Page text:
NRC approves transfer of FitzPatrick plant from Entergy to Exelon

March 6, 2017

SCRIBA, N.Y. — The Nuclear Regulatory Commission (NRC) has approved the transfer of the operating license of the James A. FitzPatrick nuclear-power plant in Scriba in Oswego County from Entergy Nuclear Operations (NYSE: ETR) to Exelon Generation Co. (NYSE: EXC).

 

The transfer will become effective March 31 once the NRC amends the license to reflect the plant’s new ownership, the NRC said in a news release issued Friday.

 

The agreement to continue operation of the plant saves about 600 jobs.

 

The NRC staff’s review of the license-transfer application concluded that Exelon is “financially and technically” qualified to conduct the activities under the license; has satisfied the NRC’s decommissioning-funding assurance requirements for the facility; and is “not owned, controlled, or dominated by a foreign entity,” per the release.

 

New Orleans, Louisiana–based Entergy Corp., which owns the FitzPatrick nuclear-power plant, on July 13, 2016 announced that it was in discussions with Exelon for the potential sale of the FitzPatrick nuclear-power plant.

 

Chicago, Illinois–based Exelon operates the Nine Mile Point nuclear-power station, which is also located in Scriba.

 

Earlier, Entergy on Nov. 2, 2015 announced plans to close and decommission the plant. It had cited “unfavorable economic conditions.”

 

Exelon agreed to purchase the plant and keep it operating after the New York Public Service Commission (PSC) approved zero-emission credits for nuclear-power plants.

 

The two companies jointly applied for the license transfer on Aug. 18 of last year, the NRC said.

 

Lawmaker reaction

The NRC’s decision prompted praise from area lawmakers.

 

U.S. Representative John Katko (R–Camillus) called it “an exciting day” for Oswego County.

 

“With the [FitzPatrick] plant now back at full operating capacity, I will continue to do everything I can to support clean, dependable nuclear power and the hundreds of hardworking men and women working at FitzPatrick,” Katko said in a statement his office issued Friday morning.

 

New York State Assemblyman Will Barclay (R–Pulaski) says the NRC made the proper decision.

 

“I applaud the Nuclear Regulatory Commission for approving the transfer of the FitzPatrick nuclear-power plant. This approval is the final step in the sale of the FitzPatrick plant and will ensure its continued operation, keeping hundreds of people employed and our energy sources diverse,” Barclay said in a statement Friday.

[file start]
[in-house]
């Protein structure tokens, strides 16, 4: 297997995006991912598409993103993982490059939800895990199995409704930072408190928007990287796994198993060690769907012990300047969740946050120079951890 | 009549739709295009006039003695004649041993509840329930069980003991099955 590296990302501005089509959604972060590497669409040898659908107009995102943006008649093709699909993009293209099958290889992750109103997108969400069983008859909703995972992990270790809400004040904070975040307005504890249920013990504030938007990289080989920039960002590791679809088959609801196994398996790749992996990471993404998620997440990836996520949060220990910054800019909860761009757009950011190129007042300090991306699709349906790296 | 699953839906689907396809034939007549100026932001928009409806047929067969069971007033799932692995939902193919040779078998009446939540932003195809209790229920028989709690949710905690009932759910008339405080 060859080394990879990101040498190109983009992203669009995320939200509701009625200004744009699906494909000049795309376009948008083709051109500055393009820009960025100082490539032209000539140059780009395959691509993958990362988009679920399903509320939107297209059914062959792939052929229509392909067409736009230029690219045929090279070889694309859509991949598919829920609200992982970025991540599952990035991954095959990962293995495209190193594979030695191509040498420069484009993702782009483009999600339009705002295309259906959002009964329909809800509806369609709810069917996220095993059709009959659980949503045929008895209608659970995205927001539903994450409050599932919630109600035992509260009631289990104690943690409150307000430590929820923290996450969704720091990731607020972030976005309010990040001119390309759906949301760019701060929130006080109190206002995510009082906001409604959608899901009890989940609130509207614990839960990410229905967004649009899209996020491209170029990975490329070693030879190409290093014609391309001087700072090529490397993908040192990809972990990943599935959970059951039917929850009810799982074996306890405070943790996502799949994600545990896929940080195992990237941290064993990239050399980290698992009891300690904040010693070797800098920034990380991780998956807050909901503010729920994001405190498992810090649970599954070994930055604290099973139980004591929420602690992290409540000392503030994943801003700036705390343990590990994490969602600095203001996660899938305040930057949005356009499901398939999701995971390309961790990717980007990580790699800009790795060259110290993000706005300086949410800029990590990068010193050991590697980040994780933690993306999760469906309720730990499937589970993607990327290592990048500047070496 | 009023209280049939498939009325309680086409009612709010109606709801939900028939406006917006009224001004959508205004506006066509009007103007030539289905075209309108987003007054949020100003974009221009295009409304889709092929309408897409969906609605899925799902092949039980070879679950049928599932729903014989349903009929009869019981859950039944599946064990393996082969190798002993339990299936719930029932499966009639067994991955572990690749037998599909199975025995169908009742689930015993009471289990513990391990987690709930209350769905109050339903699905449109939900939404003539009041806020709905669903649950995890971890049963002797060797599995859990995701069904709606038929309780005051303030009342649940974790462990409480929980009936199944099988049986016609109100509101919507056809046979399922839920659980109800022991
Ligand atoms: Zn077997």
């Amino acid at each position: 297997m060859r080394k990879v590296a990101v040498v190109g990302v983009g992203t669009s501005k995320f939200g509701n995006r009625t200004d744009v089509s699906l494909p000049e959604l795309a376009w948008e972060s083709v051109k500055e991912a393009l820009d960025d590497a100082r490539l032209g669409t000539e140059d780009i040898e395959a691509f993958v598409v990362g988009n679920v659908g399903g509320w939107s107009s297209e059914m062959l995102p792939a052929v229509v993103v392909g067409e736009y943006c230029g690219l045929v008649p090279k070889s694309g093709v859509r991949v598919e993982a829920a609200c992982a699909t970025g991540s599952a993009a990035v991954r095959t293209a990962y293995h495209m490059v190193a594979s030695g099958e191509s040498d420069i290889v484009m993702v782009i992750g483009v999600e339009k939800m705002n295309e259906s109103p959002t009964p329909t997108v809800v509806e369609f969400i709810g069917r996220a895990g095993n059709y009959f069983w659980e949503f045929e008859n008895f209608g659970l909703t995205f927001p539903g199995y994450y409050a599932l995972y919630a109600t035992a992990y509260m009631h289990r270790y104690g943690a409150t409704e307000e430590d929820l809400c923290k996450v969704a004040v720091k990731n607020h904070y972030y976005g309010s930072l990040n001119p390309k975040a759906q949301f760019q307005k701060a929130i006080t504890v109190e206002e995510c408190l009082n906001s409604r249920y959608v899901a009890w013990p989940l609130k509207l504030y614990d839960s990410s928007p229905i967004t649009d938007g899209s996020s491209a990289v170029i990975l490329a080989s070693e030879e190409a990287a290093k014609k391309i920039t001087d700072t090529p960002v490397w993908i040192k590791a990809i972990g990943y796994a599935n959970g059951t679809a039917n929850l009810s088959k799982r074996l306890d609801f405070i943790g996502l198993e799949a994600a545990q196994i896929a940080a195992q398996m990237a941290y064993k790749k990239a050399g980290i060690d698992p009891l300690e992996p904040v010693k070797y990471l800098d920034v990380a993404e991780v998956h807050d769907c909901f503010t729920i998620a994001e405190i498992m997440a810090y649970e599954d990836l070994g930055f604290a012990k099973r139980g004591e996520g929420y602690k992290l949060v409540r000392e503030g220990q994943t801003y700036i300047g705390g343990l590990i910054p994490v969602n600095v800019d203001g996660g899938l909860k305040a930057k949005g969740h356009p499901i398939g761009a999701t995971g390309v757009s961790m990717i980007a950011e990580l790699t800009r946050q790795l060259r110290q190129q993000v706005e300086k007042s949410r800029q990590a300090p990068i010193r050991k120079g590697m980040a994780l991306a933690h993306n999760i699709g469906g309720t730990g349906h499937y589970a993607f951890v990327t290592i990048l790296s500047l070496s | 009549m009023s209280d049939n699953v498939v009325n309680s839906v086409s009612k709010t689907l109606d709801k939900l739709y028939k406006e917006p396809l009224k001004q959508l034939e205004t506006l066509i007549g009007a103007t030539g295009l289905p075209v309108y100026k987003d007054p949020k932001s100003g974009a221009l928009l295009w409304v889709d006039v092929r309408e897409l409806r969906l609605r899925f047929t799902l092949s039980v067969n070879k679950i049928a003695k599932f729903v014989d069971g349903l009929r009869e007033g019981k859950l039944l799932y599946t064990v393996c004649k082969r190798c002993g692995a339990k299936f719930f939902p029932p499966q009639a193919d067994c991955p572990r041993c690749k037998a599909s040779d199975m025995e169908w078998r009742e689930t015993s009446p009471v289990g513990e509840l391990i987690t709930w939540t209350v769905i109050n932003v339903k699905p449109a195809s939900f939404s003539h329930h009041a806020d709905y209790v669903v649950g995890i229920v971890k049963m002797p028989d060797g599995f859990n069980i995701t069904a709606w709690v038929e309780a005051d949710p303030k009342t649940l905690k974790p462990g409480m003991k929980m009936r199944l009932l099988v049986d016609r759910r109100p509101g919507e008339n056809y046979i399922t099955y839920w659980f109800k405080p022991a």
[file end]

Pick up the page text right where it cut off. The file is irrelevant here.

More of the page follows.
Barclay went on to say that the transfer ends “a difficult year for many.”

 

“I want to thank everyone who reached out, wrote a letter to a state or federal agency, or signed a petition to keep the plant in operation. I would also like to recognize our local leaders and Upstate Energy Jobs Coalition who never gave up on this issue. Because we worked together and advocated for including nuclear power in the clean-energy standard, we not only changed energy policy but also secured the jobs at FitzPatrick and all of our Upstate nuclear-power plants. Keeping the plant in operation was in the best interest for our area and for our state,” said Barclay.

 

The clean-energy standard will require 50 percent of New York’s electricity to come from renewable-energy sources like wind and solar by 2030, with an “aggressive,” phase-in schedule over the next several years, the office of Gov. Andrew Cuomo said last August.

 

Under the standard, utility customers in the state will pay almost “$500 million a year in subsidies aimed at keeping some upstate nuclear power plants operating,” according to a New York Times article.

 

Cuomo’s office said that it will cost less than $2 a month on the average residential customer’s bill.

 

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